U.S. Supreme Court

Everything was on track. The show was out of the way. It was time to vote.

That's what Republican leadership and those supporting Judge Brett Kavanaugh's nomination to the Supreme Court thought — until Arizona Sen. Jeff Flake upended those plans, calling for a "short pause" for a limited, one-week FBI investigation.

Brett Kavanaugh, the president’s nominee to the Supreme Court, said Thursday in his emotional hearing that the accusation of sexual assault he’s facing has ruined his and his family’s life.

Parkland parent Fred Guttenberg, who lost his daughter Jaime in the Valentine’s Day massacre at Marjory Stoneman Douglas High School, retorted in a tweet later that evening that Kavanaugh was wrong.

Tom Williams / Pool Image via AP

The Senate Judiciary Committee is scheduled to vote at 1:30 p.m. on Judge Brett Kavanaugh's Supreme Court nomination. A full Senate vote on the nomination is expected as early next week. 

Drew Angerer / Getty Images

A raw, emotional scene played out on Capitol Hill on Friday morning, minutes after Arizona Sen. Jeff Flake, one of a handful of Republicans expected to decide the fate of Supreme Court nominee Brett Kavanaugh, announced he would vote in favor of confirmation.

Updated at 4:50 p.m. ET Saturday

President Trump has ordered the FBI to conduct a limited "supplemental investigation" into his Supreme Court nominee, Brett Kavanaugh, to update the judge's background check, following a deal struck by Senate Republicans to move the nomination forward.

The move comes after Senate Republicans agreed to delay a vote on Kavanaugh's nomination to give the FBI one week to look into the allegation of sexual assault brought against him by Christine Blasey Ford, which the federal appeals court judge denies.

Judge Brett Kavanaugh may take a lifetime seat on the Supreme Court as early as next week, but only after shattering a rule about the confirmation process that had been set in stone for decades.

It was the rule that said you stood by your judicial record but held on tight to your judicial temperament. It was understood you had a party affiliation, but it shouldn't be worn on your sleeve. And above all, you were not to antagonize anyone.

You could call this the latest in a list of Capitol Hill norms to be lost in the era of President Trump.

Across the U.S., people spent the day rapt, watching or listening to the testimony of Christine Blasey Ford and Supreme Court nominee Brett Kavanaugh before the Senate Judiciary Committee on Thursday.

The proceedings were emotional throughout, as Ford told the story of the sexual assault that she alleges Kavanaugh made against her when the two were in high school, more than 30 years ago.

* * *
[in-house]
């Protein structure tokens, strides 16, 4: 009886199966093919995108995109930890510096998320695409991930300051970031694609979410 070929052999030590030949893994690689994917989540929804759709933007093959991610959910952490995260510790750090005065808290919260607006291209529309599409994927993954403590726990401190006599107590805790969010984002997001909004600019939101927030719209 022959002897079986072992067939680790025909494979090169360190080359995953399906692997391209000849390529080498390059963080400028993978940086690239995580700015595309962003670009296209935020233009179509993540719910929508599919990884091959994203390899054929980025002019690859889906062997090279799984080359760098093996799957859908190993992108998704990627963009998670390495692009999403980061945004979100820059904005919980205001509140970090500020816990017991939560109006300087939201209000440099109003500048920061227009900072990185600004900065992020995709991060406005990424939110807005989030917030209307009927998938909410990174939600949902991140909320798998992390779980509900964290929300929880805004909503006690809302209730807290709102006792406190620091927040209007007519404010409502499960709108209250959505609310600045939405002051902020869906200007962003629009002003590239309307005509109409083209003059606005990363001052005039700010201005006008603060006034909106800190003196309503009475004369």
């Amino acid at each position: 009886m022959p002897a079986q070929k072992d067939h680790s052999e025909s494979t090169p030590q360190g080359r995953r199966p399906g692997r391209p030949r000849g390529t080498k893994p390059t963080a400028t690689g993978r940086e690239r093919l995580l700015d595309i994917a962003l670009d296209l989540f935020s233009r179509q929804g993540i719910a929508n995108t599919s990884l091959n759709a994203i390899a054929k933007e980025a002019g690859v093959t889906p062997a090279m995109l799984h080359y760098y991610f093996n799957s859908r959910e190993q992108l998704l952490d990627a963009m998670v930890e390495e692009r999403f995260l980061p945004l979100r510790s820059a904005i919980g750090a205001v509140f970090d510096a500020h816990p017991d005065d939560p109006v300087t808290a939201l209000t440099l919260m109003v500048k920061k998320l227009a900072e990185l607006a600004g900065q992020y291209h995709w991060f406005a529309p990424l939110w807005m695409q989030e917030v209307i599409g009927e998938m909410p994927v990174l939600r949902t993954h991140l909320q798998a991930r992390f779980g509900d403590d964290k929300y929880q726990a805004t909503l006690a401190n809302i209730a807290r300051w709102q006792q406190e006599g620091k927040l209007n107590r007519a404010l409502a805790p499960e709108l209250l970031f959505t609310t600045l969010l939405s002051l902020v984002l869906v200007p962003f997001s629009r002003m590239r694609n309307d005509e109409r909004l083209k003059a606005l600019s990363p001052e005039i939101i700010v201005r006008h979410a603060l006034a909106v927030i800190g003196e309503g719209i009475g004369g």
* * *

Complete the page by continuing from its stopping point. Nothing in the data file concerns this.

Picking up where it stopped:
As Christine Blasey Ford testified before the Senate Judiciary Committee on Thursday, people across the U.S. tuned in to watch her tell the emotional story of her alleged sexual assault by Supreme Court nominee Brett Kavavaugh more than 30 years ago.

Across the country — on the radio, television or the phones they carried — Americans listened.

On airplanes, they watched. And some cried.

They watched on C-SPAN, where some viewers began calling in with their own stories of sexual assault.

Saul Loeb / Pool Image via AP

Updated at 5:47 p.m. ET

Updated at 8:47 p.m. ET

Judge Brett Kavanaugh was defiant and visibly angry as he testified before the Senate Judiciary Committee on Thursday afternoon, rebutting earlier emotional testimony from the woman who has accused him of sexual assault, Christine Blasey Ford.

Courtesy

The third woman who came forward Wednesday with allegations of sexual misconduct by Supreme Court nominee Brett Kavanaugh has a Miami connection.

Updated at 7:50 a.m. ET

Members of the Senate Judiciary Committee, along with the American public, are hearing, for the first time, on Thursday directly from Christine Blasey Ford, the university professor who has accused Supreme Court nominee Brett Kavanaugh of sexual assault when they were both teenagers in high school.

On Thursday, Supreme Court nominee Brett Kavanaugh will appear before the Senate Judiciary Committee to testify on a sexual assault allegation by Christine Blasey Ford, who is also testifying. Read Kavanaugh's opening statement below, submitted to the panel on Wednesday.

Christine Blasey Ford has accused Supreme Court nominee Judge Brett Kavanaugh of sexually assaulting her when they were in high school in the early 1980s. On Thursday the psychology professor is testifying before the Senate Judiciary Committee. Read her opening statement below.

Updated at 9:24 p.m. ET

During a rare press conference Wednesday, President Trump sent mixed messages about the fate of his embattled Supreme Court nominee, Judge Brett Kavanaugh.

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